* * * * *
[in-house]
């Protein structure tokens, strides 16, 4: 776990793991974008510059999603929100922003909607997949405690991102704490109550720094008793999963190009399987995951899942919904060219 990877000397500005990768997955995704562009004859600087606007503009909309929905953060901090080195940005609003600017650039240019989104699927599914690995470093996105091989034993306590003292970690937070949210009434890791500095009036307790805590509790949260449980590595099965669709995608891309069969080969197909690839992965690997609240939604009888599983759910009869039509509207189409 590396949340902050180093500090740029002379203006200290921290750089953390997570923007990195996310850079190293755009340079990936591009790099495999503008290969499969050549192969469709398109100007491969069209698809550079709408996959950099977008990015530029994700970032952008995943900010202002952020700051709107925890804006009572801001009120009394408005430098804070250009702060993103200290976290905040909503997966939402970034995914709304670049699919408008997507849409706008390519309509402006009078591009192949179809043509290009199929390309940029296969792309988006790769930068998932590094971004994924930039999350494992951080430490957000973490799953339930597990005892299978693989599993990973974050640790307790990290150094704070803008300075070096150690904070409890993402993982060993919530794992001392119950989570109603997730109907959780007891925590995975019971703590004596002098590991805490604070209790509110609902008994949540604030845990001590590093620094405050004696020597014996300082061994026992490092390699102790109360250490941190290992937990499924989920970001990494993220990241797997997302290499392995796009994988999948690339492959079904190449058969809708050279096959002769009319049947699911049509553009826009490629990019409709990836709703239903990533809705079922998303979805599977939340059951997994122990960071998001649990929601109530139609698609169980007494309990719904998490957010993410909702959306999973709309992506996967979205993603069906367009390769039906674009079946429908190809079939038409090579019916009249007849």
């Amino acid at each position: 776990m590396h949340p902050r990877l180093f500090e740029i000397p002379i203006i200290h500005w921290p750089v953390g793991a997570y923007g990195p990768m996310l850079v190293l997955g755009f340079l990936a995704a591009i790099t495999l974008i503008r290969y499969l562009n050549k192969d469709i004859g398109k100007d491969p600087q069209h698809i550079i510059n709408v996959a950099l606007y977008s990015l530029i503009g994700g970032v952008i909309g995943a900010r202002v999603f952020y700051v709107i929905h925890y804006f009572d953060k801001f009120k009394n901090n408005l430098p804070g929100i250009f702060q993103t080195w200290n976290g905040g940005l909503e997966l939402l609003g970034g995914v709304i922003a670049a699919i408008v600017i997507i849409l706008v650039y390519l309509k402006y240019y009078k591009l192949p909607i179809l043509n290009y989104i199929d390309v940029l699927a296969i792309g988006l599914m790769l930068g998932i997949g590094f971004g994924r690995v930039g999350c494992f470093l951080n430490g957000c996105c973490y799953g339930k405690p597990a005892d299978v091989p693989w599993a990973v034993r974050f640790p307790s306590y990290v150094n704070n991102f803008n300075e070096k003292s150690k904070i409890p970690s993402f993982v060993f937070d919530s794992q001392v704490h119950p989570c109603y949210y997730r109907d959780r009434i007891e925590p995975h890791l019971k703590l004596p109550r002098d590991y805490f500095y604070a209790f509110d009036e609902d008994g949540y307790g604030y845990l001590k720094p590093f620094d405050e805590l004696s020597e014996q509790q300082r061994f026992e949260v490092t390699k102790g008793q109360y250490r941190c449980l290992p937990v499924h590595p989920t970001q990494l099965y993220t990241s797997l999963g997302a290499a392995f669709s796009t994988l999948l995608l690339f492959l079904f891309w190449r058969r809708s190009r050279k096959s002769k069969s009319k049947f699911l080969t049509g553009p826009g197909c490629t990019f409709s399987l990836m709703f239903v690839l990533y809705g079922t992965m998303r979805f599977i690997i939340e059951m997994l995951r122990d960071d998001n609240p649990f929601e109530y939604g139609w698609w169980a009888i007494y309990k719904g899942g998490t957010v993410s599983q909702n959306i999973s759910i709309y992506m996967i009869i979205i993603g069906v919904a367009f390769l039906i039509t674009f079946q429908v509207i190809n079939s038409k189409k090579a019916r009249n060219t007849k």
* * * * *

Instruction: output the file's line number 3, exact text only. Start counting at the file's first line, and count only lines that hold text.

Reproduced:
């Amino acid at each position: 776990m590396h949340p902050r990877l180093f500090e740029i000397p002379i203006i200290h500005w921290p750089v953390g793991a997570y923007g990195p990768m996310l850079v190293l997955g755009f340079l990936a995704a591009i790099t495999l974008i503008r290969y499969l562009n050549k192969d469709i004859g398109k100007d491969p600087q069209h698809i550079i510059n709408v996959a950099l606007y977008s990015l530029i503009g994700g970032v952008i909309g995943a900010r202002v999603f952020y700051v709107i929905h925890y804006f009572d953060k801001f009120k009394n901090n408005l430098p804070g929100i250009f702060q993103t080195w200290n976290g905040g940005l909503e997966l939402l609003g970034g995914v709304i922003a670049a699919i408008v600017i997507i849409l706008v650039y390519l309509k402006y240019y009078k591009l192949p909607i179809l043509n290009y989104i199929d390309v940029l699927a296969i792309g988006l599914m790769l930068g998932i997949g590094f971004g994924r690995v930039g999350c494992f470093l951080n430490g957000c996105c973490y799953g339930k405690p597990a005892d299978v091989p693989w599993a990973v034993r974050f640790p307790s306590y990290v150094n704070n991102f803008n300075e070096k003292s150690k904070i409890p970690s993402f993982v060993f937070d919530s794992q001392v704490h119950p989570c109603y949210y997730r109907d959780r009434i007891e925590p995975h890791l019971k703590l004596p109550r002098d590991y805490f500095y604070a209790f509110d009036e609902d008994g949540y307790g604030y845990l001590k720094p590093f620094d405050e805590l004696s020597e014996q509790q300082r061994f026992e949260v490092t390699k102790g008793q109360y250490r941190c449980l290992p937990v499924h590595p989920t970001q990494l099965y993220t990241s797997l999963g997302a290499a392995f669709s796009t994988l999948l995608l690339f492959l079904f891309w190449r058969r809708s190009r050279k096959s002769k069969s009319k049947f699911l080969t049509g553009p826009g197909c490629t990019f409709s399987l990836m709703f239903v690839l990533y809705g079922t992965m998303r979805f599977i690997i939340e059951m997994l995951r122990d960071d998001n609240p649990f929601e109530y939604g139609w698609w169980a009888i007494y309990k719904g899942g998490t957010v993410s599983q909702n959306i999973s759910i709309y992506m996967i009869i979205i993603g069906v919904a367009f390769l039906i039509t674009f079946q429908v509207i190809n079939s038409k189409k090579a019916r009249n060219t007849k």